Ownership of Health Care Facilities and Equipment

     Texas' health care delivery system has changed dramatically over the past decade. Life-saving technologies and treatments, and the types of settings in which patients receive services have proliferated. Physicians, hospitals, and other entities have invested extensively in these technologies and settings.

    While physician investment in the health care system is not new, health care financing and coverage have changed considerably over the past decade. These changes drive the debate over who can invest in a facility. Texas is the uninsured capital of America, creating competition for a dwindling supply of paying patients. Rather than limiting patient choice, Texas should focus on increasing health insurance coverage and assuring high-quality care regardless of setting or ownership dynamics.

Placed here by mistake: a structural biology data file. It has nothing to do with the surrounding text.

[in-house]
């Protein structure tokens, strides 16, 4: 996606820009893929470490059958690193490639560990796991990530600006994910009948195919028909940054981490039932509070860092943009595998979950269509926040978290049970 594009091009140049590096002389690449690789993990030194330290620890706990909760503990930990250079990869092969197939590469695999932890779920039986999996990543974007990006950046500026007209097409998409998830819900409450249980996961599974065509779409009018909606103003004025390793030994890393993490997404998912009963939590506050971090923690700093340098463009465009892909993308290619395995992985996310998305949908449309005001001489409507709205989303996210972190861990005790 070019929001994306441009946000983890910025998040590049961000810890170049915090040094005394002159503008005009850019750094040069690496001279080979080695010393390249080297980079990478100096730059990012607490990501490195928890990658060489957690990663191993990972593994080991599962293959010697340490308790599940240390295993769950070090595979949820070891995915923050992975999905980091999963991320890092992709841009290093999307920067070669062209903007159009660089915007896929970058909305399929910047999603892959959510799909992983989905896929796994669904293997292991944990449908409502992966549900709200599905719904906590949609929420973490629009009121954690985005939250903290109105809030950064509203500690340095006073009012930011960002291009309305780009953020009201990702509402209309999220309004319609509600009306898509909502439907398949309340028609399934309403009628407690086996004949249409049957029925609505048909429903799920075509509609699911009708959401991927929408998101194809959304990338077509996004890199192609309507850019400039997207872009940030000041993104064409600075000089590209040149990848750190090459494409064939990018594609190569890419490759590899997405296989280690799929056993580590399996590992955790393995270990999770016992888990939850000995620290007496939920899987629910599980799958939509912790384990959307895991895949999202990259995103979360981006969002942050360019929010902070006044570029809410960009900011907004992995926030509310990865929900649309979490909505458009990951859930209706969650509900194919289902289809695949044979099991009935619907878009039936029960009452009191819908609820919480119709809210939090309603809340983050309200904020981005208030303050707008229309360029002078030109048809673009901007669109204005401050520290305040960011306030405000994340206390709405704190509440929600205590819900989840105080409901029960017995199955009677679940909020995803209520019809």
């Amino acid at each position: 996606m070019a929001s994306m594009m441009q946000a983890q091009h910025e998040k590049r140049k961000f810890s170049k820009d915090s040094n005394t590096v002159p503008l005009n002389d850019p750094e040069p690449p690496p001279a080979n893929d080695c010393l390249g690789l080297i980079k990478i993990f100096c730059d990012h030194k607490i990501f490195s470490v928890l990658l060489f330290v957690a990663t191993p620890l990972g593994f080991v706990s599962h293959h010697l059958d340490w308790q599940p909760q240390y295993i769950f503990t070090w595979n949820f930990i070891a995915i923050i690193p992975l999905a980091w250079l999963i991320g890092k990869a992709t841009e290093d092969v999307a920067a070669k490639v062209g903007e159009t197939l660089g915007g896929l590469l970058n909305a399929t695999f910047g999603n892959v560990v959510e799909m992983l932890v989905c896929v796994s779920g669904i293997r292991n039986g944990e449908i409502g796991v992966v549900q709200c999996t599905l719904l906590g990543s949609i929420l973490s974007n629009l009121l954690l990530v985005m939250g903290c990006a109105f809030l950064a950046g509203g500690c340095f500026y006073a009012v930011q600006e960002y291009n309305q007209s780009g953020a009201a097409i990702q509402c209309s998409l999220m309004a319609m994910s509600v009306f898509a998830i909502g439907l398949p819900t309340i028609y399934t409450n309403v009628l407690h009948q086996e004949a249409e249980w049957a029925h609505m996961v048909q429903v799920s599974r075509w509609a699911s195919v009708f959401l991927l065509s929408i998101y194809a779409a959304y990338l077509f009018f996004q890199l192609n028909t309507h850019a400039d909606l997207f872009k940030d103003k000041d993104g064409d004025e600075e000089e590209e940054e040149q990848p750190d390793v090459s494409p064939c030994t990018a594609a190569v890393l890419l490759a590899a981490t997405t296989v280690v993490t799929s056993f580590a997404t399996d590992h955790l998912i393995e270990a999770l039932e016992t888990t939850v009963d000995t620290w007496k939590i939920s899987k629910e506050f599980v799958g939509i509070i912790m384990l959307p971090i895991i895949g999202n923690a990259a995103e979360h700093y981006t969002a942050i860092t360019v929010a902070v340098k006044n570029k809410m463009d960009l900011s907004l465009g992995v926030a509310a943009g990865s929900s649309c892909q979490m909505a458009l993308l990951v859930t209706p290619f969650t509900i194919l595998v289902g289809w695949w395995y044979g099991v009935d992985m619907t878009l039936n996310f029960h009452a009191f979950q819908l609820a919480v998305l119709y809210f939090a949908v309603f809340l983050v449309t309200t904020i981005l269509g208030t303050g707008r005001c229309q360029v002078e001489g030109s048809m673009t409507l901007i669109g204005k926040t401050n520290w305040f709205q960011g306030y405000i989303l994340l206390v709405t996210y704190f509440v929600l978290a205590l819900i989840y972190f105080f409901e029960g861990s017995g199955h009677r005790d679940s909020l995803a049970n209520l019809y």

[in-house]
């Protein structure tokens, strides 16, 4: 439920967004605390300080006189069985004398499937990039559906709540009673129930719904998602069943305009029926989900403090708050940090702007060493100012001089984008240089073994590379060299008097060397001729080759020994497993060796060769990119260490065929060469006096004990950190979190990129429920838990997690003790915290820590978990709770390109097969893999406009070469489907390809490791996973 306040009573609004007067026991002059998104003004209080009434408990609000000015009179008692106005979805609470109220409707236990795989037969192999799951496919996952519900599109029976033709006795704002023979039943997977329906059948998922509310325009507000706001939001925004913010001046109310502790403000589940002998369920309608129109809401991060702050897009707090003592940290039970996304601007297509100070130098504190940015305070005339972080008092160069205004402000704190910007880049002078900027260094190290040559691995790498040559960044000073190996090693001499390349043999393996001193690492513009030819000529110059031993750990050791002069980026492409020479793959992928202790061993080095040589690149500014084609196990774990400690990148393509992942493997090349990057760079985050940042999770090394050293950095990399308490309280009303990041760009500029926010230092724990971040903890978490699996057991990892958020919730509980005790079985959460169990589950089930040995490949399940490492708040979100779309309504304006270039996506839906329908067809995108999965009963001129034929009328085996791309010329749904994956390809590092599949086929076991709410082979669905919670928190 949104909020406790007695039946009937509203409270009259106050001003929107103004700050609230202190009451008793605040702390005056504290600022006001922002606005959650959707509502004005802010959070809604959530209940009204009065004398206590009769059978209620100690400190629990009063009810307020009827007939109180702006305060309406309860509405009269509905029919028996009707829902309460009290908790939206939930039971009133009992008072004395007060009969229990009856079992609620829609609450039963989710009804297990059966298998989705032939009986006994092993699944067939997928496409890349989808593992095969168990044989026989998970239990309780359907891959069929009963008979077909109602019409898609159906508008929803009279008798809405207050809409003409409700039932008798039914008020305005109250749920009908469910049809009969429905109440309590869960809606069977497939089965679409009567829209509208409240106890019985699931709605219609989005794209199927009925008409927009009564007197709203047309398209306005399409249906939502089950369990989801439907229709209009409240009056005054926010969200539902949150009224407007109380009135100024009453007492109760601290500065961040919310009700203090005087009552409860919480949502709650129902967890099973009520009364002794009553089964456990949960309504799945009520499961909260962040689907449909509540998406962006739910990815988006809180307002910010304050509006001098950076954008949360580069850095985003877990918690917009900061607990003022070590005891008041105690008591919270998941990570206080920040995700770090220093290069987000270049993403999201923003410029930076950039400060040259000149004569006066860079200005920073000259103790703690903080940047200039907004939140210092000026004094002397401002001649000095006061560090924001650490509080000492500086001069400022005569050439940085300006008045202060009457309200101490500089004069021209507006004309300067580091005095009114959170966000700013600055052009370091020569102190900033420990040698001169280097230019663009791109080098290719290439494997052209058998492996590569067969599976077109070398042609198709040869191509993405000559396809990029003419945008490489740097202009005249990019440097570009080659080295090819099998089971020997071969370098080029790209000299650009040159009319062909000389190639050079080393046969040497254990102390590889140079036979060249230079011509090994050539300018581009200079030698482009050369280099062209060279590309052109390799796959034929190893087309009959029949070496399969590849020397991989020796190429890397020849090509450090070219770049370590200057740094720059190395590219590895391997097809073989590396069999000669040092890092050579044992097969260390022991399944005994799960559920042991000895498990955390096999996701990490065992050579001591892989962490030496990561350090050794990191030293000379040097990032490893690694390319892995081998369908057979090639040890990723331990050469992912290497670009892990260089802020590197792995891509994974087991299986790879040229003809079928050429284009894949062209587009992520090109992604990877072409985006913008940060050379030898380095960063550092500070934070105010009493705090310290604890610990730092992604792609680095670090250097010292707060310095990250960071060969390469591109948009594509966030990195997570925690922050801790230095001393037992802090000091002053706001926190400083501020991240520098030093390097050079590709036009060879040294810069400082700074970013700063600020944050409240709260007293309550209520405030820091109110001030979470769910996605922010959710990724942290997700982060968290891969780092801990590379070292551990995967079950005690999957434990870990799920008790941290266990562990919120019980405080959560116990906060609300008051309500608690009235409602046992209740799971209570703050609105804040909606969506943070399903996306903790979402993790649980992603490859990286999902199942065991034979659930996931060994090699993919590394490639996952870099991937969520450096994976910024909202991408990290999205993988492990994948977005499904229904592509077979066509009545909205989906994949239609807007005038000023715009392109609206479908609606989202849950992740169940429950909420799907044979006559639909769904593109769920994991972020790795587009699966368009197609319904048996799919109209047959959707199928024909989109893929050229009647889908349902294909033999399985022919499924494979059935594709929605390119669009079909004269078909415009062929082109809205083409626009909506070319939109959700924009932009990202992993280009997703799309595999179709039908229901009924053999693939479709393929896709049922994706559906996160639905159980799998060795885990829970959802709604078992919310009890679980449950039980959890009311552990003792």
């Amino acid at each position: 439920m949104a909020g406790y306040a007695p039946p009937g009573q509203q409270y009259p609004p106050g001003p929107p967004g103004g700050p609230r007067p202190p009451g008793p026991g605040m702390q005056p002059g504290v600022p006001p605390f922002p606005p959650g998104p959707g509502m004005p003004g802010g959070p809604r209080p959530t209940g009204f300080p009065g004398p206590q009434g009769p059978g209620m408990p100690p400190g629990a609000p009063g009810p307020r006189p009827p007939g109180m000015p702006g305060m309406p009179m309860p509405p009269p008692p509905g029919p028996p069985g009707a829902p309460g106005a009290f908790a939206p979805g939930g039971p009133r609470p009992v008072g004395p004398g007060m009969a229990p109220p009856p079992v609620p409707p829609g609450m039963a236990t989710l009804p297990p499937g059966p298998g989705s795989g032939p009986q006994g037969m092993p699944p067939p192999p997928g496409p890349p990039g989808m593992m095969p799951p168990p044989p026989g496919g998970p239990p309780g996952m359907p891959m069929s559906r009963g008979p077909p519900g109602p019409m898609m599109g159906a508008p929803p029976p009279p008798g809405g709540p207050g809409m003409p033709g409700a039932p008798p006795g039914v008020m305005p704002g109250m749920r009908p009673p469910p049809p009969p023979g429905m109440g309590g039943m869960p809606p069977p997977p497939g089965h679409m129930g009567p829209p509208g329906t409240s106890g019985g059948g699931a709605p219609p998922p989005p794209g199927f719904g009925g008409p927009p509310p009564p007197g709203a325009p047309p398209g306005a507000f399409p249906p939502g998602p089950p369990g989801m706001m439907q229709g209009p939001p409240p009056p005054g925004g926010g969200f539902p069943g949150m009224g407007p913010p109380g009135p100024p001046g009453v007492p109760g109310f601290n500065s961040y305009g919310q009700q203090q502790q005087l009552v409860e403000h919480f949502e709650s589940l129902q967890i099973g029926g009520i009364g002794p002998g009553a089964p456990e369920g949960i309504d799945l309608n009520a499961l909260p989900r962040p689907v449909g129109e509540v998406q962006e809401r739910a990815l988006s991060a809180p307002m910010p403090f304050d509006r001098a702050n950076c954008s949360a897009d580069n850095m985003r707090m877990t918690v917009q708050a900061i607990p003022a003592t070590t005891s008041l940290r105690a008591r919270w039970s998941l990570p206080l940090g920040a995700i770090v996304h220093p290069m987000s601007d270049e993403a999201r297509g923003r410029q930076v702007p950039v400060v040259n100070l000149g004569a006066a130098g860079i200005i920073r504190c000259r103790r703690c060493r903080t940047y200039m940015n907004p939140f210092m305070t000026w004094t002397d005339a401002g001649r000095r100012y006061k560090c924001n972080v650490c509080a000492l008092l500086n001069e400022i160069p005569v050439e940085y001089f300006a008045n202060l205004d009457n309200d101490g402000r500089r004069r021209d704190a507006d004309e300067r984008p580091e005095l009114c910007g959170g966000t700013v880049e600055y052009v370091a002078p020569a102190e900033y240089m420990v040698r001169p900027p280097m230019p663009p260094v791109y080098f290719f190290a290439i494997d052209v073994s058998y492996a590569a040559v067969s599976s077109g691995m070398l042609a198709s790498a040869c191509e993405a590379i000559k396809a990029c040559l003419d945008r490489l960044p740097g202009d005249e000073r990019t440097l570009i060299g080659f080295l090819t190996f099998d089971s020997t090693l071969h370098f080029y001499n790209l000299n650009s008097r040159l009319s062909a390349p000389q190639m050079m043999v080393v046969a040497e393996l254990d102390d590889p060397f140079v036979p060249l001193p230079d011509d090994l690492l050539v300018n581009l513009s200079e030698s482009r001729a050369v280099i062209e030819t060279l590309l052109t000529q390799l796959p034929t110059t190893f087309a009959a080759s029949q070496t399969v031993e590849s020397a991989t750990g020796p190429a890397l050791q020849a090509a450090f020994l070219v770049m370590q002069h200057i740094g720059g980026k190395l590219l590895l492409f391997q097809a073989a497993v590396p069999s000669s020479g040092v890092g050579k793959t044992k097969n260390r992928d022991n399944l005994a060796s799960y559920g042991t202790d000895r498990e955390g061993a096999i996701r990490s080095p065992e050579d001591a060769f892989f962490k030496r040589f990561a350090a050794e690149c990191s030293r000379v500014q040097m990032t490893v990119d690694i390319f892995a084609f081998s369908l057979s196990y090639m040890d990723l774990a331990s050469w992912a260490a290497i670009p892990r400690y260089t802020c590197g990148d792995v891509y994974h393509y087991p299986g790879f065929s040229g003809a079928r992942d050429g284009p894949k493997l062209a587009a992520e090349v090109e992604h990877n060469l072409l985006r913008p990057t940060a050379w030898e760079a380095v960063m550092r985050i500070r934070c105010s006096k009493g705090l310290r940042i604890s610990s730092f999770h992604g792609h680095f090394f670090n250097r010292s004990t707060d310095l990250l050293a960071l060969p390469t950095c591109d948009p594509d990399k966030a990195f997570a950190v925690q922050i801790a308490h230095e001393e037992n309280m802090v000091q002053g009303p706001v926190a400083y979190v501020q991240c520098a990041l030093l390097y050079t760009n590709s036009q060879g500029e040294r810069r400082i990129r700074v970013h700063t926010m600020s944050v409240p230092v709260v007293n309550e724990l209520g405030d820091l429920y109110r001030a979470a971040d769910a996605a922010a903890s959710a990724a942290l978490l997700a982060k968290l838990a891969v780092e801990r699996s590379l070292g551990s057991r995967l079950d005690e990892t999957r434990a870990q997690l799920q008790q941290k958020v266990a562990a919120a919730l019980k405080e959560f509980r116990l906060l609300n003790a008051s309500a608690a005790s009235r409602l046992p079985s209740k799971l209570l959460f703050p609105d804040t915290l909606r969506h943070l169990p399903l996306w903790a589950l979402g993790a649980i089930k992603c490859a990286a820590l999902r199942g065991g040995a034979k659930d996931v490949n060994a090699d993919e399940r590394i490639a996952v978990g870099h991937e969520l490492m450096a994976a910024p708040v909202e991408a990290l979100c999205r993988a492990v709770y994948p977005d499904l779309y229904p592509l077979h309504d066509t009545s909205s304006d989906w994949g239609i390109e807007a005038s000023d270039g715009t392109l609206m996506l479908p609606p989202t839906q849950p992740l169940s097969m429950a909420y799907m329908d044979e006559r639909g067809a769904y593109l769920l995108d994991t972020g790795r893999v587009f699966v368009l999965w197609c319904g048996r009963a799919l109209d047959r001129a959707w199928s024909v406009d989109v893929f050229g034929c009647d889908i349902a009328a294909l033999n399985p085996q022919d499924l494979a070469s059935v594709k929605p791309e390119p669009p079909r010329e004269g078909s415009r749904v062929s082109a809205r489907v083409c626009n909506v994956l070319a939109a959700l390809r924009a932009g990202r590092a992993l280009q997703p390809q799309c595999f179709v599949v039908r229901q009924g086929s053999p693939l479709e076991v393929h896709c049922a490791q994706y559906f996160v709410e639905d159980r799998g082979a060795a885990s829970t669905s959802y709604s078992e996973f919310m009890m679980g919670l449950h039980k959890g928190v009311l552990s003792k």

The Texas Association of Business and many hospitals have been trying to restrict physician ownership of facilities and equipment.

    Medicine's 2009 Agenda

    • Ensure that responsible ownership, whether by a physician or hospital, is patient-centered and includes a commitment to appropriate peer review of utilization, quality, and safety to ensure the highest quality care.
    • Promote transparent transactions, governance, and ownership by physicians, allied health providers, and hospitals alike. Disclosure should apply to all financial relationships, such as investors, employed physicians, and paid directorships.

    Medicine's Message

    • Physician-owned hospitals are not new. Physicians founded many of the nation's first hospitals to ensure appropriate care for their patients.
    • Physicians have an obligation to advance improvements in the diagnosis, treatment, and care of patients, including innovations in medical technology.
    • Referrals to a physician-owned entity or entity in which the physician has a financial relationship must be based on the patient's medical needs.
    • Physician-owned entities should adhere to all state and federal regulations; provide appropriate credentialing of physicians, and clinical and support staff; monitor utilization and quality; and adhere to relevant TMA and American Medical Association ethical guidelines.

     



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